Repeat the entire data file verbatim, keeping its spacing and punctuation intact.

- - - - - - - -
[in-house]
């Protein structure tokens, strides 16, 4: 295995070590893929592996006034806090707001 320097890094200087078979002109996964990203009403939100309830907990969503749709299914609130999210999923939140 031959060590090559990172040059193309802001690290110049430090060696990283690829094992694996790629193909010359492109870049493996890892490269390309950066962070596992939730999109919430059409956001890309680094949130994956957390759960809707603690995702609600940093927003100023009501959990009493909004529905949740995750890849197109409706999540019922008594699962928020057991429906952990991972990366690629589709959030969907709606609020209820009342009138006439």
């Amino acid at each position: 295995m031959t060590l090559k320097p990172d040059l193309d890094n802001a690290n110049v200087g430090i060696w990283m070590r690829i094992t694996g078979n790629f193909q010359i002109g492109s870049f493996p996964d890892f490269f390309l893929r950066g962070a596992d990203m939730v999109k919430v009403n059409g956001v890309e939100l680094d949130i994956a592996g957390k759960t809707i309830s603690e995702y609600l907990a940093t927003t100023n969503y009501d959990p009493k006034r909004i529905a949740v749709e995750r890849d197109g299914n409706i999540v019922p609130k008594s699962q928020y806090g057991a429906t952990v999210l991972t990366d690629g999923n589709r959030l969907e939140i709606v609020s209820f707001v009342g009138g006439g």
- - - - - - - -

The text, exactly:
[in-house]
């Protein structure tokens, strides 16, 4: 295995070590893929592996006034806090707001 320097890094200087078979002109996964990203009403939100309830907990969503749709299914609130999210999923939140 031959060590090559990172040059193309802001690290110049430090060696990283690829094992694996790629193909010359492109870049493996890892490269390309950066962070596992939730999109919430059409956001890309680094949130994956957390759960809707603690995702609600940093927003100023009501959990009493909004529905949740995750890849197109409706999540019922008594699962928020057991429906952990991972990366690629589709959030969907709606609020209820009342009138006439």
């Amino acid at each position: 295995m031959t060590l090559k320097p990172d040059l193309d890094n802001a690290n110049v200087g430090i060696w990283m070590r690829i094992t694996g078979n790629f193909q010359i002109g492109s870049f493996p996964d890892f490269f390309l893929r950066g962070a596992d990203m939730v999109k919430v009403n059409g956001v890309e939100l680094d949130i994956a592996g957390k759960t809707i309830s603690e995702y609600l907990a940093t927003t100023n969503y009501d959990p009493k006034r909004i529905a949740v749709e995750r890849d197109g299914n409706i999540v019922p609130k008594s699962q928020y806090g057991a429906t952990v999210l991972t990366d690629g999923n589709r959030l969907e939140i709606v609020s209820f707001v009342g009138g006439g």